The motivating factor



Each week you would know just how much still needed to be raised and exactly what needed to be done.



I remember myself carefully saving every milk bottle top I could and sending them off. And I remember too, being really excited to hear how close to the target we were each week. Yes, I felt part of it.




Do your people know what they need to do?



Here’s a great quote from my dear friend Bryan Todd



“The motivated person believes he is having a measurable impact on the final outcome. The unmotivated person does not.”



When people know what they need to do in order for your company goals to be achieved, it makes things easy for them. When it’s not clear, it’s much harder for them to contribute.




What difference does it make?


Have you ever had that response when you’ve asked someone to do something? (If not in words, have you seen it in their eyes?)



If that’s the case, you really need to explain what difference it makes, because sometimes it’s really hard for people to make that link themselves. Here are a few real examples:



By keeping the stores really tidy and well organized it means that we can always find products quickly and send them to the customers on the day they placed the order.



By cleaning the office every day and making sure the flower arrangements are fresh and the plants healthy, you make sure that any new prospective clients who visit know that we are efficient and well organized so they are more likely to become clients.



When you resolve a problem with a customer’s order on the same day they contacted us about it, you show them that we give good service and help to retain them as a customer so that they will place more orders.



By letting the production department know that there was a delay in getting the new product information to them in good time, you enabled them to reschedule their manufacturing process. This meant they could have everything set up ready for when the information did arrive, so that we were still able to meet our deadline on the new launch.



By spotting this mistake you saved the company £3250. If these module had gone through the process it would have cost us this much to replace them and there would have been a four day delay on the delivery.




It’s obvious isn’t it?


The trouble is that because it’s so obvious to you, you may not have thought to explain it to others. Please do, it’s really worth it.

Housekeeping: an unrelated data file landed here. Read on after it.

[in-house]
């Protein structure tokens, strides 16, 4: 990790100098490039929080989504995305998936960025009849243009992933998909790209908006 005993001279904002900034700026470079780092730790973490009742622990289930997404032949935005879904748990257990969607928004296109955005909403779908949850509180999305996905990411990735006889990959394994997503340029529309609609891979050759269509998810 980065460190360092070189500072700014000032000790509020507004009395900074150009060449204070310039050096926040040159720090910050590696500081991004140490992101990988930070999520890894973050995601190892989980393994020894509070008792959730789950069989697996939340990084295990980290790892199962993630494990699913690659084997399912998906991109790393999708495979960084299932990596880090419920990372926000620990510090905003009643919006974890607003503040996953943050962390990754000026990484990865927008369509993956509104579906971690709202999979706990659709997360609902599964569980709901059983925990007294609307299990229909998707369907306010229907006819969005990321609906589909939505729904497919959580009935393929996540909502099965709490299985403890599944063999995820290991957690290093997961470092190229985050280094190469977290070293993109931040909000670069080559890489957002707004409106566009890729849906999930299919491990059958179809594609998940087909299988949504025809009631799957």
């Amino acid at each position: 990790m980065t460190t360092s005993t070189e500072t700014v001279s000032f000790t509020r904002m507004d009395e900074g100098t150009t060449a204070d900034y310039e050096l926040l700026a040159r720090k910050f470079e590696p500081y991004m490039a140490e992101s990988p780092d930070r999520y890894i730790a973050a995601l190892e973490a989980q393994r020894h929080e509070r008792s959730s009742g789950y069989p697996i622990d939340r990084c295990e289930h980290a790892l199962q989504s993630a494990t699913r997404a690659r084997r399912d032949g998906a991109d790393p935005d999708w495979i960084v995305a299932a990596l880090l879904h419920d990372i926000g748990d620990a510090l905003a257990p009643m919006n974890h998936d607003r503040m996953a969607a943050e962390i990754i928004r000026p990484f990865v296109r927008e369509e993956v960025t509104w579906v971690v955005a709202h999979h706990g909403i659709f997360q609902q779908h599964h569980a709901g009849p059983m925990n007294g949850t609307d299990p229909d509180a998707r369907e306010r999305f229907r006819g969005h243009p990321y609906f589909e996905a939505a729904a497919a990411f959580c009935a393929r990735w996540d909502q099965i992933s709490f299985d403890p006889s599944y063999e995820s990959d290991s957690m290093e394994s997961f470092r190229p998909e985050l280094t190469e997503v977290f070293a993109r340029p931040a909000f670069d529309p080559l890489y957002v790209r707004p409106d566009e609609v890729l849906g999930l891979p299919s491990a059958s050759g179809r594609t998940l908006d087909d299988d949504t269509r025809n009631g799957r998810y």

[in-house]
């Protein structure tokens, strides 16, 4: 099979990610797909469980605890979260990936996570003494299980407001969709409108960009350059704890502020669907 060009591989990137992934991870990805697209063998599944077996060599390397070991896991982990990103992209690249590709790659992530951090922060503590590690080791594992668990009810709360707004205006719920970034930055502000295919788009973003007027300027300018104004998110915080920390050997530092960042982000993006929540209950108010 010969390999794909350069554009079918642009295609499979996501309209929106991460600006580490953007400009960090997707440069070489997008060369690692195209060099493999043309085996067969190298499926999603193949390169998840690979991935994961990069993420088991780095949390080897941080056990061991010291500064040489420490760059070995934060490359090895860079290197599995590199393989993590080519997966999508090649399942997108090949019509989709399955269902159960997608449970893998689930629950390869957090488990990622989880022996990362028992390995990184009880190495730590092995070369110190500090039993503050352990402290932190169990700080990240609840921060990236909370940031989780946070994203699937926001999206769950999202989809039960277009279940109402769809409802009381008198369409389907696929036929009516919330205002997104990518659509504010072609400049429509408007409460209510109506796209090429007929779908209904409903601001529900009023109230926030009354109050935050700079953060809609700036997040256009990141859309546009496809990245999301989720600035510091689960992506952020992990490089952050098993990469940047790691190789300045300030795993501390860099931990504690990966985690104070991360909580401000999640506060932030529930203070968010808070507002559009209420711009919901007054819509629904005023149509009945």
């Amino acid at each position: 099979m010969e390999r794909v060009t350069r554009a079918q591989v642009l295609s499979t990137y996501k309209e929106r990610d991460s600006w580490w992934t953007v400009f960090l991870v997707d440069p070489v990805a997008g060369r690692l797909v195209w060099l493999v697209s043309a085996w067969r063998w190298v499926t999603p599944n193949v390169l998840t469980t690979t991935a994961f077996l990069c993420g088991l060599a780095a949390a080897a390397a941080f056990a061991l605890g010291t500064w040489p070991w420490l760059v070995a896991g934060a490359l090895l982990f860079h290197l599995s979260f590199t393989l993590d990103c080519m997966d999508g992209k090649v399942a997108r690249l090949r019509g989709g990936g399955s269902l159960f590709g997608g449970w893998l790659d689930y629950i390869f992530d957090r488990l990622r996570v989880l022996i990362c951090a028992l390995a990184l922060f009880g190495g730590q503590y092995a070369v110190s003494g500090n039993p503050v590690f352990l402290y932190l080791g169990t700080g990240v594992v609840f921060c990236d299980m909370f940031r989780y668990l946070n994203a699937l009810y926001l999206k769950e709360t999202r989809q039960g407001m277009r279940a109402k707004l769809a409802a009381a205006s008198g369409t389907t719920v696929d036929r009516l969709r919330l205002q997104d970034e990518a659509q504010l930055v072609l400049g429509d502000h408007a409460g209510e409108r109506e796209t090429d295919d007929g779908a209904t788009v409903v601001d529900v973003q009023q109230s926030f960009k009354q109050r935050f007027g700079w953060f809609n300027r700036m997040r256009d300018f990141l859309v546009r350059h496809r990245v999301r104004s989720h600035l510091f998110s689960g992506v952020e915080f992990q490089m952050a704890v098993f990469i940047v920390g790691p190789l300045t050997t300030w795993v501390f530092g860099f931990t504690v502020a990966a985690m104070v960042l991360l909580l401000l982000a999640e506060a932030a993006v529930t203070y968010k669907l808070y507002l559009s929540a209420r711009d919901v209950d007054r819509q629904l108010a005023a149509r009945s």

When you can’t decide what to do



Are you dithering over a decision? Sometimes it can be really hard to finally take the plunge.



Here are two interesting tools to help you that I heard about recently on one of my favorite radio programs: More or Less (on BBC Radio 4).



Steven Levitt of Freakonomics fame is doing an experiment to see if this tool helps people in making decisions. He says that many of us are stuck in a rut and are too reluctant to try something new. This leads to bad decision-making.






Though many people try to be logical in making decisions, you make most of your decisions using your emotions. We know this because of research using people who have suffered brain damage making them unable to feel emotions.  They have great difficulty making decisions – even things like deciding what time a dentist appointment should be.




We don’t like change


Steven Levitt says not enough people quit or change. You tend to think that it would be easier carry on for now, with whatever it is you are doing, and postpone any change till tomorrow. It’s more comfortable that way.




Regrets, I’ve had a few


I’m sure you’ve heard people saying that they regret not making the most of opportunities they have had in the past.



So he suggests that ask yourself which outcome would leave you with the least regret. This is a very interesting slant on thinking about a decision and uses your emotions in an effective way.




The coin toss


Another great tool he recommends is the coin toss. This forces you to make your

Tossing a coin - an easy way to decide

Tossing a coin – an easy way to decide

decision. I’ve used it many times myself and with clients. It can be remarkably effective for really working out what you want.



On his site, he will actually do it for you. You put your question into a page on his website and he tosses a web-based coin. Then the site follows up later to see if you are pleased with your decision. Surprisingly, over 40,000 people have used this site to make their decisions so far.




Most people are pleased with this decision


It turns out that, though he hasn’t got enough evidence to analyze the benefits of making decisions in all scenarios yet there is one where he does have enough evidence. It’s from people trying to decide if they should go on a diet. Apparently most of the people who decided to go ahead with the diet as a result of the coin toss were pleased with their decision.




Here’s the site if you’d like to try it.